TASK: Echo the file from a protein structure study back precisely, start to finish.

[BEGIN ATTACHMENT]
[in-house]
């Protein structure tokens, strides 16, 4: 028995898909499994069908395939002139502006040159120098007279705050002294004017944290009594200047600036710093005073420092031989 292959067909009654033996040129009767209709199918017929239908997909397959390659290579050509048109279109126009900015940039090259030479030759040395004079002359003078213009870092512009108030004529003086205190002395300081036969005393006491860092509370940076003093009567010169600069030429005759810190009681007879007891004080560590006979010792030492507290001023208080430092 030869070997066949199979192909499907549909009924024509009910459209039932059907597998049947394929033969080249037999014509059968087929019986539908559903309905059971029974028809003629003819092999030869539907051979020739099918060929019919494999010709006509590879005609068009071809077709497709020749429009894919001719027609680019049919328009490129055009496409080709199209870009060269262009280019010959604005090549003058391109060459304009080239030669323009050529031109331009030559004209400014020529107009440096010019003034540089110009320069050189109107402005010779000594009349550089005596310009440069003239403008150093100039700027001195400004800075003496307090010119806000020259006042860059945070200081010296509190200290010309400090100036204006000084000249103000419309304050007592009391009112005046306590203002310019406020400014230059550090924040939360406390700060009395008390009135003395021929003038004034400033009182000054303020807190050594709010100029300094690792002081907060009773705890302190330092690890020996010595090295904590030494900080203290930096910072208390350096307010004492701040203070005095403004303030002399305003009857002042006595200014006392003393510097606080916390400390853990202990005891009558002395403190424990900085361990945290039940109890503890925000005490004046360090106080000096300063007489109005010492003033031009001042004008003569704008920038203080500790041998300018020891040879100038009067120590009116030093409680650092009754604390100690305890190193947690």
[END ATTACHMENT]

[in-house]
């Protein structure tokens, strides 16, 4: 028995898909499994069908395939002139502006040159120098007279705050002294004017944290009594200047600036710093005073420092031989 292959067909009654033996040129009767209709199918017929239908997909397959390659290579050509048109279109126009900015940039090259030479030759040395004079002359003078213009870092512009108030004529003086205190002395300081036969005393006491860092509370940076003093009567010169600069030429005759810190009681007879007891004080560590006979010792030492507290001023208080430092 030869070997066949199979192909499907549909009924024509009910459209039932059907597998049947394929033969080249037999014509059968087929019986539908559903309905059971029974028809003629003819092999030869539907051979020739099918060929019919494999010709006509590879005609068009071809077709497709020749429009894919001719027609680019049919328009490129055009496409080709199209870009060269262009280019010959604005090549003058391109060459304009080239030669323009050529031109331009030559004209400014020529107009440096010019003034540089110009320069050189109107402005010779000594009349550089005596310009440069003239403008150093100039700027001195400004800075003496307090010119806000020259006042860059945070200081010296509190200290010309400090100036204006000084000249103000419309304050007592009391009112005046306590203002310019406020400014230059550090924040939360406390700060009395008390009135003395021929003038004034400033009182000054303020807190050594709010100029300094690792002081907060009773705890302190330092690890020996010595090295904590030494900080203290930096910072208390350096307010004492701040203070005095403004303030002399305003009857002042006595200014006392003393510097606080916390400390853990202990005891009558002395403190424990900085361990945290039940109890503890925000005490004046360090106080000096300063007489109005010492003033031009001042004008003569704008920038203080500790041998300018020891040879100038009067120590009116030093409680650092009754604390100690305890190193947690």